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Monday, April 4, 2011

Wearing Your Politics

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Designer Byron Thomas has thrown a fashion curve at Wisconsin's political discourse with politically themed T-shirts, available at Bullseye Records (1627 E. Irving Place) and Sky High Skateboard Shop (2501 S. Howell Ave.). "I sort of lucked into spots on both the East Side and South Side," Thomas explains. "I've never sold apparel before. But people in both spots were cool. I showed them the shirts. Three, four, five minutes, they were like, 'Sure. We'll sell them.' They were super cool."

What's your alternate identity?


My day job no longer exists. Let's just say I do a lot of free-lancing in art and design.

I've been into art, drawing, painting and sketching since I was 10. I went to UWM for painting and drawing, and studied the same at MIAD. I do a lot of design, illustration, logos, CDs—whatever I can get my hands on.Check out http://btbyronthomas.carbonmade.com/.

Can you sum up your political stance in one sentence?

I'm glad you said that. Everything seems to be all or nothing these days. I'll just say, it's an unfortunate situation and it's pretty obvious that power is in the hands of the wrong person.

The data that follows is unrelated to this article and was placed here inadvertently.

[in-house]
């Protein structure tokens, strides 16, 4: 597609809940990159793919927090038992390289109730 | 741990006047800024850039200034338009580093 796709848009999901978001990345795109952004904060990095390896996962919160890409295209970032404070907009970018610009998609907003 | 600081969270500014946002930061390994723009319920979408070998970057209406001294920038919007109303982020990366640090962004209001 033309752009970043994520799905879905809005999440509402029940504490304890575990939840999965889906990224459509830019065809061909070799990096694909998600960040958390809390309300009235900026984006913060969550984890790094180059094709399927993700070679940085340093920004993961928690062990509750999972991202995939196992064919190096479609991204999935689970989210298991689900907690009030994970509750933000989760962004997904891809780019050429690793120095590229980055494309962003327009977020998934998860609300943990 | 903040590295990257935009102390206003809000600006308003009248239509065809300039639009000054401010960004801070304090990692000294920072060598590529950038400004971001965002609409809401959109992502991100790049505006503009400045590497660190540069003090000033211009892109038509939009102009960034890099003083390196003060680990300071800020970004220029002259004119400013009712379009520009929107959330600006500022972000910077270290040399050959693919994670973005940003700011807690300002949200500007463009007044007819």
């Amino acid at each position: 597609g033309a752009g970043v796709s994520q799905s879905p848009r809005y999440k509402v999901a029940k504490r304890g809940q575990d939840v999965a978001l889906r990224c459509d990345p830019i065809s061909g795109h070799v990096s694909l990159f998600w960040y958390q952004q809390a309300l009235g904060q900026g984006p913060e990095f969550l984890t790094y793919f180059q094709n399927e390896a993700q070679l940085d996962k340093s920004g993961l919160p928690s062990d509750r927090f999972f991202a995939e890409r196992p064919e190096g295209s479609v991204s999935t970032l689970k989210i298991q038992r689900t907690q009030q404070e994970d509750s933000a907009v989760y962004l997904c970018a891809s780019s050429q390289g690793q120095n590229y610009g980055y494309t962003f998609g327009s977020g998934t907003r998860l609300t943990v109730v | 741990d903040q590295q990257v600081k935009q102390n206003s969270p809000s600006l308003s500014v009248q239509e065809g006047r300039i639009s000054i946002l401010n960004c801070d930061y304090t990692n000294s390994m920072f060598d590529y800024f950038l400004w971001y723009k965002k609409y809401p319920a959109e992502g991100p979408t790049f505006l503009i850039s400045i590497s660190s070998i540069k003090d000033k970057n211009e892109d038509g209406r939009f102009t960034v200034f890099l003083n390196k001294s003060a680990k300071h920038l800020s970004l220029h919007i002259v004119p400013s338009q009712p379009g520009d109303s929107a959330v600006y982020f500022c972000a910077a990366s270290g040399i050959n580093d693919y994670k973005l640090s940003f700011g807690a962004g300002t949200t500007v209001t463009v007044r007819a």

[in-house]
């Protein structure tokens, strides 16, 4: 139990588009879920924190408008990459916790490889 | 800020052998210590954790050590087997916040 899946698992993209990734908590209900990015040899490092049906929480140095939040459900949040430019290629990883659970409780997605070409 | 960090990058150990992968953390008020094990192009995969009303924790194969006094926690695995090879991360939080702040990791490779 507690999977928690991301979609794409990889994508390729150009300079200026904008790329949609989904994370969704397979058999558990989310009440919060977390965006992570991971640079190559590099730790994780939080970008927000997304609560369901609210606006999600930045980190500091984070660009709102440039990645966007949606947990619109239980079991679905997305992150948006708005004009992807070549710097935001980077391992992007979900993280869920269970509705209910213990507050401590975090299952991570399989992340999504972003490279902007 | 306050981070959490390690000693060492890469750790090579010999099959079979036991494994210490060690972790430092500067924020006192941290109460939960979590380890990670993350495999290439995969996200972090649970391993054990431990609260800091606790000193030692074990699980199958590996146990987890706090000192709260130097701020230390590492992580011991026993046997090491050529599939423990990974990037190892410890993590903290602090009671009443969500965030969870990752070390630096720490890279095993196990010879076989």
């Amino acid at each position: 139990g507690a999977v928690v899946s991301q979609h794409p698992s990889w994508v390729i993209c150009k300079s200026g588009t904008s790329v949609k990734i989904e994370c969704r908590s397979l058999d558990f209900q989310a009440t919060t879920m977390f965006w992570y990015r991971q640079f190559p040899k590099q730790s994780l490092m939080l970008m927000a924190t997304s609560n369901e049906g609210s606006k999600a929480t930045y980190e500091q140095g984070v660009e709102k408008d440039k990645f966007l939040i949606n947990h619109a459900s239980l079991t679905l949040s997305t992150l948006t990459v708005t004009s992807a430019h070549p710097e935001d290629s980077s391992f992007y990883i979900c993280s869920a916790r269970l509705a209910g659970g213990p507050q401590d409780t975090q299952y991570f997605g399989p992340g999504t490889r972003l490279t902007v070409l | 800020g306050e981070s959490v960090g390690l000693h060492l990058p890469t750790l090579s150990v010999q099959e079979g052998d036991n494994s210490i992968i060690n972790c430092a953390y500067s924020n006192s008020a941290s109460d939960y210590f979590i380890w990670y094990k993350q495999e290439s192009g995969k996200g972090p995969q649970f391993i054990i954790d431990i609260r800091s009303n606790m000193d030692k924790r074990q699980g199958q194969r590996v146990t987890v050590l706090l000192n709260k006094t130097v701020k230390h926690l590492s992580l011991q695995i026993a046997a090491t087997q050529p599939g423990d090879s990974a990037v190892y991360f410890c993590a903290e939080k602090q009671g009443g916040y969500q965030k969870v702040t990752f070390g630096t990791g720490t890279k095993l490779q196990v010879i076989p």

What's the deal with the new shirts?

The concept is based off an early-'90s Nike campaign with Bo Jackson. "Bo Knows." "Walker Doesn't Know." It was just a statement. It was definitely expression. A stance, a statement—something I stand behind. I know others feel the same. It's simple, concise and says in three words what others can't in thousands. At the same time, I think it's fun—something you can have a laugh with.

How does one go about making T-shirts?

It's a long process. The quick and easy answer is Photoshop. I also like Illustrator. I hit up Redwall [Screen Printing in Bay View]. They did the heavy lifting. It's a lot easier than getting into all the screens, ink and photo emulsion—not as fun, though.

Is making T-shirts First Amendment expression, mass media, pop democracy, or all of the above?

Mine are a mix of political expression and art. Shirts certainly can be media. I guess it's mostly up to what's in the individual's design.

Have you made T-shirts before?


Funny thing about that... I did a run of sweatshirts up in Minneapolis not too long ago. I made the mistake of letting my ex-girlfriend choose the brand. It was more artistic—pure creative. But I was not happy with the cut, with the brand. And in retrospect, it's seems to be a big part of the reason why we broke up...